Haven't met his child yet - we've been together a year

(30 Posts)
heybabes Tue 14-Jan-20 19:29:47

Been with my boyfriend for over a year now, he's 36 and I'm 27. When we got together, he'd just come out of an 8 year relationship (6 year marriage) and had a 2yo son. I'd come out of a 8 year relationship too, but no kids + not married.

We kept the relationship on the down-low for a while as we work in the same department and while his divorce was going through, but we're open about our relationship now and his ex knows he is with someone new.

Everything has been really good between us until recently I've started to get really down.

He told me a few months in that he was glad that having a child didn't put me off and that he hoped he'd be an important part of my life soon, and thanked me for being so patient and understanding. Fast forward a couple of months, he apologised that I hadn't met his son yet but was going to set it up soon with his family to ease us both in. This was in September.

It's now January and I still haven't met him. We've been together for over a year now.

I've tried bring it up in a non-princessy way - rather that it upsets me that he acts like I don't exist on the days he has his son. For example, an old college friend came to visit for the weekend, and he spent the day with his son. Once he'd dropped the kid back at his mum's, only then was I allowed to come over. He says he just doesn't want to confuse him as he is perceptive and would see me as a mother figure straightaway, even though we've both agreed it would be ok to just introduce me as a friend and very gradually.

His own mum asks me if I'm coming to family events with them, and then my bf says "Oh no, because I have XX that day" so I automatically get excluded.

We don't live together yet (only because of the child thing!), but he stays at mine literally every second when he doesn't have his child. When he has him, boom - I don't exist again. He's told me he wants to buy a place together this year - but obviously this is going to have to have a room for his child.. who I have no relationship with at all yet!

I hate it because it isn't and shouldn't be my decision on when and how we meet. And I'm not desperate for a step-child. But it hurts because I feel like I don't know him fully yet - as a dad, that HUGE part of his life. It also hurts because he excludes me on anything to do with a child, but expects me to share my life and everything else with him. It makes me feel like he doesn't see a future with me.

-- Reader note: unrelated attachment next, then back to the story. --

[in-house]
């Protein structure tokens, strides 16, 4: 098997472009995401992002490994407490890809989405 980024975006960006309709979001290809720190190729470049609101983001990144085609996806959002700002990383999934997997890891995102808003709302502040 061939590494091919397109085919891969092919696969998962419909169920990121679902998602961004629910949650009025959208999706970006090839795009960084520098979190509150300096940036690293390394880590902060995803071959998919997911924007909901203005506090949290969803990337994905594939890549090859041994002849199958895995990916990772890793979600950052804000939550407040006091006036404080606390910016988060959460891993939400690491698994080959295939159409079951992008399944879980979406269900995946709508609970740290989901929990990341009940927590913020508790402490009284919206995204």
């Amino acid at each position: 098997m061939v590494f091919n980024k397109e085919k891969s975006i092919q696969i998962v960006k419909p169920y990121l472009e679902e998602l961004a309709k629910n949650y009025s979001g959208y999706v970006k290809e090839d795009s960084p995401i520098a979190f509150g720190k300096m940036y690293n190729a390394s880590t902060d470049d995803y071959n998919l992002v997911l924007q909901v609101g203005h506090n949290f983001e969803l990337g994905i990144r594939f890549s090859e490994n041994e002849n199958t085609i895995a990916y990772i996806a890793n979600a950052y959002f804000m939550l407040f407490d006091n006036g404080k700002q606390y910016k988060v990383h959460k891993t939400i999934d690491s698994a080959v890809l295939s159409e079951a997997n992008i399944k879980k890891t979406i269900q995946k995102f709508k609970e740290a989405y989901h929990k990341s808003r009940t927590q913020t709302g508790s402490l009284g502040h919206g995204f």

On top of this, and it could be related (I have asked but he said no), his ex is mad and hates me. I stupidly looked at her Instagram recently. I saw a lot of recent and bitter posts about him and sometimes me, and it isn't the first time, and that she hoped her son would turn out to be a better man, etc. An over-sharer basically and not very nice. Definitely not over him.

So I'm starting to wonder what to do and whether this is right for me. I have tried to be reasonable and objective, but I am SO miserable right now. It's hard enough knowing that he was married to someone else before and has a child with them, let alone this.

I don't know whether to keep waiting, try and keep talking to him about it as I love him dearly, but it's been a year and I really don't feel happy in the current situation. I hope it's salvageable, but I'm beginning to have doubts.

Please help if you can!

OP’s posts: |
ColaFreezePop Tue 14-Jan-20 19:44:18

Dump him.

He's clearly not that into you.

If he was he would have introduced you to his child.

morrisseysquif Tue 14-Jan-20 19:49:44

I think maybe you are ok for him now but not the long term, sorry.

And he seems to have a great life with you every second getting sex and cooked for I assume.

He sounds like a user.

okiedokieme Tue 14-Jan-20 19:51:46

Seems odd, yes you don't want to rush things if it's a young child but 3-6 months in is normal, older kids sooner is ok (mine are adults so met after 3 weeks)

blueboy234 Tue 14-Jan-20 19:54:01

just be honest with him and tell him how u feel x g luck

PurpleDaisies Tue 14-Jan-20 19:54:25

On here the advice to mums is always not to introduce a new partner too quickly. I wouldn’t worry about not having met the child yet.

blueboy234 Tue 14-Jan-20 19:56:03

he may just be wary and think that you will go off him- he may have self esteem/confidence and trust issues all related to the past,,,, I dont think to dump him is what u want.... talk to him ! xx


sassbott Tue 14-Jan-20 20:30:44

It’s been a year. And I would say with such a young child, that is entirely appropriate.

But the time a year rolled round I would be in your shoes and thinking how much time I would be prepared to invest in someone if there were no plans at some point to take the step and intro the child / you.

It’s completely inappropriate to be discussing buying a place together (and on this I do think he’s out of line because he could just be throwing this out to string you along). Any introduction needs to be gradual and I would certainly always advise renting/ doing a trial of what life would be like when he has his son, and critically how everyone (especially the child) adjusts to living together. If that goes well for 6-12 months, then buying a place becomes a conversation that is worth having.

In your shoes I would have an honest conversation. Asking him firmly whether he has any plans to intro you and when by. And also whether this is dependent on anything. Don’t let him avoid those answers. He shouldn’t have a problem introducing you as a friend at this stage. You can do an activity for a few hours and then disappear. The child won’t think anything of it.

If he stalls/ avoids answering or committing to you then I would question whether he as committed to a future with you as you are.